animah - good encapsulates everything

bawang merah - yes blogging ... it's hard to stop. maybe exercises like this are good fro us? your 6 word story works very well. maybe tho' you don't need to tell us that the poor guy's heart is brokn as we should (if we're good readers) be able to work it out from the clues.

love this outpouring of creativity!

hsian - you found the story for me!!!!! am so very grateful

i like the poem - works very well - this is an OULIPO kind of exercise - must blog this topic soon

bibliobibuli said...

hsien - the dan rhodes book is now on my amazon wishlist! many thanks for telling me about it

Kenny Mah said...

Love your six-word masterpiece! Can't stop laughing... at myself! :D

Anonymous said...

Sharon, that's a lovely mini tale. Am almost tempted to try and write one myself. Eliza.

Hsian said...

Hi Sharon

You're most welcome, know what it's like trying to recall that song, that story etc. Remembered reading the piece too and had a little help from google :).

Don't have too many expectations of the Dan Rhodes book, but it IS a fun read and like I said, has some gems. I believe Borders has copies, you should go sneak a peek.

Look forward to your post on Oulipo exercises. I find sometimes working with constrained writing techniques quite stimulating, especially as warm ups! And I like that mathematics has also found its way into writing too.

darkhello said...

Ooooh, Sharon! Just reading this made me all hyped up and excited!! Personally, I am a big fan of haikus. The careful and meticulous choosing of words, the punctilious attention to the littlest details' the whole profound-ness and simplicity of nanotales is heartrendingly beautiful. I read 'Near Taurus' that was posted on Starlight's blog, it had some kind of poetic property that was uncannily similar to that of the Symbolist era (perhaps nanotales is a revival of that, no?)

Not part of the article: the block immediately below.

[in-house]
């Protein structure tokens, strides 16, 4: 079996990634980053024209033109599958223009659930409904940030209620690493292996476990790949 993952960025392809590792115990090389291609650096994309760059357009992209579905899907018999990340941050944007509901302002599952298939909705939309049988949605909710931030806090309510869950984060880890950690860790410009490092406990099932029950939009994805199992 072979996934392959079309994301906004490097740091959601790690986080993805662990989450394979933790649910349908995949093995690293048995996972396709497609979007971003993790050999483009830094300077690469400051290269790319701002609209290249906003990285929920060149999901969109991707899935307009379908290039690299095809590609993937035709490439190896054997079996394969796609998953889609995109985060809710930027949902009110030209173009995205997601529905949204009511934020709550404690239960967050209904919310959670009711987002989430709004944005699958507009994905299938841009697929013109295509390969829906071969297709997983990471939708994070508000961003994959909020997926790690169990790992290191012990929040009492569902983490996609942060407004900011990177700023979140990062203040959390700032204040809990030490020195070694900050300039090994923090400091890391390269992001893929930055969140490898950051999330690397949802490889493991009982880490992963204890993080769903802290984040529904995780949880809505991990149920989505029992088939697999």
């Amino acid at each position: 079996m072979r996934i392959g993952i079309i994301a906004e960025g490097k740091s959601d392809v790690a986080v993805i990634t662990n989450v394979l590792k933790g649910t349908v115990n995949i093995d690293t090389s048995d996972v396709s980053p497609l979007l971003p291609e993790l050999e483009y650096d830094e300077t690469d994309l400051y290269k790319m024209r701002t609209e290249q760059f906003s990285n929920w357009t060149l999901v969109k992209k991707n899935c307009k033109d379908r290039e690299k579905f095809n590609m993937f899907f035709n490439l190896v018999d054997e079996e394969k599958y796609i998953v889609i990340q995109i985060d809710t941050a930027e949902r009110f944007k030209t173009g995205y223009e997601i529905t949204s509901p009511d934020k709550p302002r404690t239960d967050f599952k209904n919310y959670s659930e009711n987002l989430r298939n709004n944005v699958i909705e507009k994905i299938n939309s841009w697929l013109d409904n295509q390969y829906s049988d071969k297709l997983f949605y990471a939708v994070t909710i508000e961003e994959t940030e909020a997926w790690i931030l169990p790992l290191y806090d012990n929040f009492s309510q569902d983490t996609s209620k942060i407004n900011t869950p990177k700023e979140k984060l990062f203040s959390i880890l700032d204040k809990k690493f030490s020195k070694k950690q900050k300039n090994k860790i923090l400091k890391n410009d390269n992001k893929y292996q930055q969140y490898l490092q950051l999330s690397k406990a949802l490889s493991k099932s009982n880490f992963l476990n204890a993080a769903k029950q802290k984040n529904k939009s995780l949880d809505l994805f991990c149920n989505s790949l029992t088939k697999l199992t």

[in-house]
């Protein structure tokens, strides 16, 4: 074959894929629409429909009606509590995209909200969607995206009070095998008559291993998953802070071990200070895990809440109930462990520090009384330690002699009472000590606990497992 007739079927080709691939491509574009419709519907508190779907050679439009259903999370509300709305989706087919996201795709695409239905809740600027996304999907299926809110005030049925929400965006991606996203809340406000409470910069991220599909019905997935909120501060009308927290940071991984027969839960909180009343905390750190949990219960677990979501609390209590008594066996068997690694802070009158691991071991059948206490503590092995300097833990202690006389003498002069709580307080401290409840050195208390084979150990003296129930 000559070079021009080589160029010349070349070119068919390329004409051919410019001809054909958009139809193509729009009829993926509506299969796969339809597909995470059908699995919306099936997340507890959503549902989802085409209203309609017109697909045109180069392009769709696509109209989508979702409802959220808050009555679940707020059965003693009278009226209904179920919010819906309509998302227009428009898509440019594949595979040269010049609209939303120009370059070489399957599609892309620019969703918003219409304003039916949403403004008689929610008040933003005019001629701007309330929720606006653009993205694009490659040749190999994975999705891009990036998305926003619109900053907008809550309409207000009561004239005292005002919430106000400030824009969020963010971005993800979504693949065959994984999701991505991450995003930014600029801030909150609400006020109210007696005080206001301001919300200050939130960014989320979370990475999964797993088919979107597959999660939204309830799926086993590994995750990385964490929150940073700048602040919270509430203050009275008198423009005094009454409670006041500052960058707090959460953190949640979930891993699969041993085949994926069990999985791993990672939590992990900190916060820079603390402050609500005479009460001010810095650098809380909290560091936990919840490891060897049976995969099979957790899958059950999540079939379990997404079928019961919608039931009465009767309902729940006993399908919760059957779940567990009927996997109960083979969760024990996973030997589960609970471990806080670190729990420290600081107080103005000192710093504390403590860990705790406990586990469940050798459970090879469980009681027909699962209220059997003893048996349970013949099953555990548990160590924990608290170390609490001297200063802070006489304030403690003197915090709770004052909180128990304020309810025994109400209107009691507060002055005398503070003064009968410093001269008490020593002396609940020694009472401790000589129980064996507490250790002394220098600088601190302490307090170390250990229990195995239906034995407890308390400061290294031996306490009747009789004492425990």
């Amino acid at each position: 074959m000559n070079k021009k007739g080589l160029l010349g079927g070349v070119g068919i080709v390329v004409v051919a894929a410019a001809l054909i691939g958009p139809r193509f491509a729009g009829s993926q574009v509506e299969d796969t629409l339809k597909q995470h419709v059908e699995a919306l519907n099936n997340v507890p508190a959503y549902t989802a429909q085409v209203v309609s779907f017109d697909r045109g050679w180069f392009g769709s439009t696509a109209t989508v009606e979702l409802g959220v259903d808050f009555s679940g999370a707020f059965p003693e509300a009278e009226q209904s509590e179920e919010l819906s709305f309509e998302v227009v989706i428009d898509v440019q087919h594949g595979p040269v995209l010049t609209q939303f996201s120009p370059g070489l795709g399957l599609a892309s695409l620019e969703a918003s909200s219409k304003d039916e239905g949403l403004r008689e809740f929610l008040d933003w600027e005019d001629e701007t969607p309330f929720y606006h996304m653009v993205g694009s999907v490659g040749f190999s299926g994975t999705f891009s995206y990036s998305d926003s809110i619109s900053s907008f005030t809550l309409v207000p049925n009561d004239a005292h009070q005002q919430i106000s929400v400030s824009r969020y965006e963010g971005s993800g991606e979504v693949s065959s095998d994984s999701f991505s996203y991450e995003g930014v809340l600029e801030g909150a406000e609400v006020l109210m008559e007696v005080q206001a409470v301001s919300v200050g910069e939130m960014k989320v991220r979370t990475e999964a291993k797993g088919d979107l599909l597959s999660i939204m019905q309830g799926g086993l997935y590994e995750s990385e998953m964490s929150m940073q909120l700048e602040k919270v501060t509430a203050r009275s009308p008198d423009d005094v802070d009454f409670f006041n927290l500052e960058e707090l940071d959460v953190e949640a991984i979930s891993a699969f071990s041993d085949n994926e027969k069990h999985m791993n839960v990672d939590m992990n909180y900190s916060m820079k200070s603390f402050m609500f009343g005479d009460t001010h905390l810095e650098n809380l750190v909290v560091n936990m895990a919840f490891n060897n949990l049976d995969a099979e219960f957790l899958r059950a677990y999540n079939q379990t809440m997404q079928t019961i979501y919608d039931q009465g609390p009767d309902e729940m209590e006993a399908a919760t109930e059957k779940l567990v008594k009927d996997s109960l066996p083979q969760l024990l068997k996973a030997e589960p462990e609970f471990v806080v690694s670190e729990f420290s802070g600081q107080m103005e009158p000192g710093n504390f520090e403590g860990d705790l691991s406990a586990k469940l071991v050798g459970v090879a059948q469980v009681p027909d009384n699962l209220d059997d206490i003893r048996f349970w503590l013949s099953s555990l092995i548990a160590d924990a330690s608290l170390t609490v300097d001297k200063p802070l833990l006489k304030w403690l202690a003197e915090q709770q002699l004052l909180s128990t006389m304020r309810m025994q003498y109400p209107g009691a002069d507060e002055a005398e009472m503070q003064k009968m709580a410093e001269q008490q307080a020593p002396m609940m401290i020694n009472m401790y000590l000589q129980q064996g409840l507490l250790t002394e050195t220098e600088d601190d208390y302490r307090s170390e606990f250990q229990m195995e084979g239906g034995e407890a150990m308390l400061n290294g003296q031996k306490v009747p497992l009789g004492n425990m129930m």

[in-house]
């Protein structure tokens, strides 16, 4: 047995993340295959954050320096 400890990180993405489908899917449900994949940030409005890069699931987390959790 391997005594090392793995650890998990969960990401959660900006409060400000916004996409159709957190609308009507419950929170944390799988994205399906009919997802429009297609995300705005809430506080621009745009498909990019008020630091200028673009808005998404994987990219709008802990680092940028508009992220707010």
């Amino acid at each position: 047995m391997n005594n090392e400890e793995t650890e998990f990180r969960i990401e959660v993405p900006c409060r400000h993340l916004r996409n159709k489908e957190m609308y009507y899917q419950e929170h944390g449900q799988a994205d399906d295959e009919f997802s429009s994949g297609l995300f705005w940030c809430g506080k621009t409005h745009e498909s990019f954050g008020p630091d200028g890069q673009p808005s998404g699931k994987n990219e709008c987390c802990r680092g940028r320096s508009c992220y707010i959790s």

Reading the many Nanotales you cited made me feel like someone was cutting out a piece of his/her heart and extending it on languid palms to me, it's so refreshingly honest, minus the pretense and literary verbosity. Perhaps that's really what it is, a piece of someone's heart, at a certain place and point of time.

This is a superb post! you could start a revolution for potential Malaysian authors with nanotales! I can't wait to start writing my own!!

darkhello said...

Um, btw, blogger's commenting system is really...annoying. It's the third time i'm posting a comment on your blog. I typed a really long comment on The Company of Planters and Blogger ate it up!! :(

Perhaps it's time to get Haloscan commenting? Please? Saves us the trouble of going through the password protect thingy...

bibliobibuli said...

dark hello - verey short fiction i think has a great deal in common with poetry. not a single word can be out of place.

have you heard of haibun? they are a cross between haiku and prose. i think you might love these.

bibliobibuli said...

will think about haloscan comments? are they really that much better???

sashi said...

Haloscan comments are ok, but after a while your older Haloscan comments get archived and don't appear anymore unless you upgrade to a paid account.

Oh, and while I'm here... my contribution:

"The crying child opened the door and ushered me in. She held the knife doused in her father's blood. I walked into the room, witnessed the carnage. Too late, I heard the swish of the blade behind me."

Sorry, my mind went blank after 38 words.

bibliobibuli said...

you were probably bleeding to death by 38 words ... scary stuff!

darkhello said...

Hello Sharon!

Here are some info about third party commenting systems for blogs:-


2)A comparison between Haloscan and Blogger's comment system

Hopefully these might help you a little! :)

Oh thanks for the link! I totally love Haibuns!! Never knew about it at all.Can't stop reading them now...yikes. I can't help marvelling, it's such a wonderful cocktail of poetry + prose. Beautiful beautiful, beautiful!